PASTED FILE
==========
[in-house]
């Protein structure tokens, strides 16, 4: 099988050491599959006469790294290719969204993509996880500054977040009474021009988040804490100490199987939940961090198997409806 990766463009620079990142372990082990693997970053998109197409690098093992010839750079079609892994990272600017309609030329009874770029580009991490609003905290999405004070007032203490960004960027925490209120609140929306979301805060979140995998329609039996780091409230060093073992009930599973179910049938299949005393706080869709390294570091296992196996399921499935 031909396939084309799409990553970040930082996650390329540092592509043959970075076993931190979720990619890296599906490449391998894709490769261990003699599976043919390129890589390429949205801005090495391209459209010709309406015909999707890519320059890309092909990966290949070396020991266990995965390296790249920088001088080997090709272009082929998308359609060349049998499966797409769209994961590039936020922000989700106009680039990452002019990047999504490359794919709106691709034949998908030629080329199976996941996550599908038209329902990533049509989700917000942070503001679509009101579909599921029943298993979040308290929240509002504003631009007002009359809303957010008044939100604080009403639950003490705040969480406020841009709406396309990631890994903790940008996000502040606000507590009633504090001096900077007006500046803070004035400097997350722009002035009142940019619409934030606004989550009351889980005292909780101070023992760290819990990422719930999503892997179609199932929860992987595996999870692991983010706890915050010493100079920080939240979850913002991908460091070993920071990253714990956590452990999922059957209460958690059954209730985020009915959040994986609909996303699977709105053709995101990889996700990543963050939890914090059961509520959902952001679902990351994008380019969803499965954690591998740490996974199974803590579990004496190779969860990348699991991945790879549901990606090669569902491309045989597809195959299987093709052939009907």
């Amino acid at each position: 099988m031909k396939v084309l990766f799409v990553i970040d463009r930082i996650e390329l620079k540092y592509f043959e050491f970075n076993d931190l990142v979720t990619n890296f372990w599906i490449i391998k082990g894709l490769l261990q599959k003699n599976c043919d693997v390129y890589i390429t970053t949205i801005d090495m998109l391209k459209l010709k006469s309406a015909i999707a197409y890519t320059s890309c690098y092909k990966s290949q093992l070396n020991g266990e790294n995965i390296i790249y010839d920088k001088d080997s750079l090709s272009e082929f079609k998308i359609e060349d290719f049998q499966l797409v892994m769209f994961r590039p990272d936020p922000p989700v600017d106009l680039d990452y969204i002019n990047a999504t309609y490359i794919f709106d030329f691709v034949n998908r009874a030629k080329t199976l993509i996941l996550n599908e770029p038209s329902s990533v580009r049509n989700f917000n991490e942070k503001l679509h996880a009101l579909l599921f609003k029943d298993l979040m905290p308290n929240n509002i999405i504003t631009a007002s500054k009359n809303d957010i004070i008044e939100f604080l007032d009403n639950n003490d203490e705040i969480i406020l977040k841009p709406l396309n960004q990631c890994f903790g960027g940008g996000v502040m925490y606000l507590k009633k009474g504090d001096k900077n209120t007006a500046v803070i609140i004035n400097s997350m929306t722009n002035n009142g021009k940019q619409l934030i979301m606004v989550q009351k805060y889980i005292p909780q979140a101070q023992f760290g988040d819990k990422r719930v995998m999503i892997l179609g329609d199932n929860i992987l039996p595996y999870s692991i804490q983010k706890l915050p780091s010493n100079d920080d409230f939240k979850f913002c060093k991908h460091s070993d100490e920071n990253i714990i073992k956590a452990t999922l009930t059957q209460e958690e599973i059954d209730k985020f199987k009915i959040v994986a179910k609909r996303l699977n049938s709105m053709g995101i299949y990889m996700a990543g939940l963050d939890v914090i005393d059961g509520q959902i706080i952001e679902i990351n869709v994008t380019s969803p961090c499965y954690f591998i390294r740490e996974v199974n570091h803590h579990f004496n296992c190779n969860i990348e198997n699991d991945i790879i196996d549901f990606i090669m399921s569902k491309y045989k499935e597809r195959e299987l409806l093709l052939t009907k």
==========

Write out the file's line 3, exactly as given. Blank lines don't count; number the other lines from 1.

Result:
């Amino acid at each position: 099988m031909k396939v084309l990766f799409v990553i970040d463009r930082i996650e390329l620079k540092y592509f043959e050491f970075n076993d931190l990142v979720t990619n890296f372990w599906i490449i391998k082990g894709l490769l261990q599959k003699n599976c043919d693997v390129y890589i390429t970053t949205i801005d090495m998109l391209k459209l010709k006469s309406a015909i999707a197409y890519t320059s890309c690098y092909k990966s290949q093992l070396n020991g266990e790294n995965i390296i790249y010839d920088k001088d080997s750079l090709s272009e082929f079609k998308i359609e060349d290719f049998q499966l797409v892994m769209f994961r590039p990272d936020p922000p989700v600017d106009l680039d990452y969204i002019n990047a999504t309609y490359i794919f709106d030329f691709v034949n998908r009874a030629k080329t199976l993509i996941l996550n599908e770029p038209s329902s990533v580009r049509n989700f917000n991490e942070k503001l679509h996880a009101l579909l599921f609003k029943d298993l979040m905290p308290n929240n509002i999405i504003t631009a007002s500054k009359n809303d957010i004070i008044e939100f604080l007032d009403n639950n003490d203490e705040i969480i406020l977040k841009p709406l396309n960004q990631c890994f903790g960027g940008g996000v502040m925490y606000l507590k009633k009474g504090d001096k900077n209120t007006a500046v803070i609140i004035n400097s997350m929306t722009n002035n009142g021009k940019q619409l934030i979301m606004v989550q009351k805060y889980i005292p909780q979140a101070q023992f760290g988040d819990k990422r719930v995998m999503i892997l179609g329609d199932n929860i992987l039996p595996y999870s692991i804490q983010k706890l915050p780091s010493n100079d920080d409230f939240k979850f913002c060093k991908h460091s070993d100490e920071n990253i714990i073992k956590a452990t999922l009930t059957q209460e958690e599973i059954d209730k985020f199987k009915i959040v994986a179910k609909r996303l699977n049938s709105m053709g995101i299949y990889m996700a990543g939940l963050d939890v914090i005393d059961g509520q959902i706080i952001e679902i990351n869709v994008t380019s969803p961090c499965y954690f591998i390294r740490e996974v199974n570091h803590h579990f004496n296992c190779n969860i990348e198997n699991d991945i790879i196996d549901f990606i090669m399921s569902k491309y045989k499935e597809r195959e299987l409806l093709l052939t009907k």